The fascination kicks up a notch when the hermit is famous. And when the recluse lived on the edge of mystery already, let’s say writing literature open to interpretation, we really get curious.
That’s the pull of Thomas Pynchon, an odd-ball writer who was always an enigma on two feet, so, of course he’s never photographed, and of course a certain cult finds that intriguing. At MO Mystery, we’ll discuss Pynchon at a later time.
Most recently in the news, however, was a reminder of J.D. Salinger. The author of The Catcher in the Rye was another writer who guarded his privacy so jealousy over the years that it only added to the legend.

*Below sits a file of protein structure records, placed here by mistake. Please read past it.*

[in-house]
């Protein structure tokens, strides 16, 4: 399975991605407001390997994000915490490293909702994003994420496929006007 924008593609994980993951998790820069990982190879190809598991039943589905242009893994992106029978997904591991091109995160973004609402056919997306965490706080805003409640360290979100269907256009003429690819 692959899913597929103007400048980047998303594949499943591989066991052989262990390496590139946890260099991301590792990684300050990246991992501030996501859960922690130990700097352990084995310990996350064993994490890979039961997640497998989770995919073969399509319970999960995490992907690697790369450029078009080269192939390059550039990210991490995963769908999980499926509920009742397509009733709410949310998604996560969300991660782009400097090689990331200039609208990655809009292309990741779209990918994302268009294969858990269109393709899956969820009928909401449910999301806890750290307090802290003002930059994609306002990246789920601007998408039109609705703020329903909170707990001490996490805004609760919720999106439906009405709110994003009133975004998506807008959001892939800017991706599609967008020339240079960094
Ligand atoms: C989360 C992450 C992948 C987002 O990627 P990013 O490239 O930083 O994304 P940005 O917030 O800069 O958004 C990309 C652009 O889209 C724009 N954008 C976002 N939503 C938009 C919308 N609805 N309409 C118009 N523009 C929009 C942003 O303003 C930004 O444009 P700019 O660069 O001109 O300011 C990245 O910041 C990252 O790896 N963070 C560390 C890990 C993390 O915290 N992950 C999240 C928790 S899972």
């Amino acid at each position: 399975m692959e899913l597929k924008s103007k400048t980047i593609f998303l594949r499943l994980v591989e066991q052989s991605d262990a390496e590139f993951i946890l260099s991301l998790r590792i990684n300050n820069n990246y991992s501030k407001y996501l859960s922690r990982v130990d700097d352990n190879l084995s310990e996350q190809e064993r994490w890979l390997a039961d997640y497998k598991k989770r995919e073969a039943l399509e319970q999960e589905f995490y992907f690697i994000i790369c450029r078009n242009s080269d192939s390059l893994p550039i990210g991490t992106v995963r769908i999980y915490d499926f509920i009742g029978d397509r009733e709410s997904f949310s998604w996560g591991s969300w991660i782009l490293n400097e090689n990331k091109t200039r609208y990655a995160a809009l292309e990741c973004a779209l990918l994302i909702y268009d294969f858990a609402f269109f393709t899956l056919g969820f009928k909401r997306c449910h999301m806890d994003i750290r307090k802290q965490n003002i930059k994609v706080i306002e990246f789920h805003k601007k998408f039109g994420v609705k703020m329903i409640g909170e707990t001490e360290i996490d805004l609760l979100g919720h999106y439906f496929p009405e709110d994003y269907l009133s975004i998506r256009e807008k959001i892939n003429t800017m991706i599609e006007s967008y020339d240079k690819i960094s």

He’s been gone several years now, a recluse right up to his death at 91. But at least some of the memories and documentaries about him suggest that he wrote up until the end, and marked some works for publication between 2015 and 2020. We wouldn’t hold our breath for new works before 2020, but would anything Salinger did, anything he left behind surprise us?
The game of cat and mouse becomes catching, it seems. What’s up with that in our collective psychology?
His son has been a key manager of his affairs, and interviewed by the NYTimes: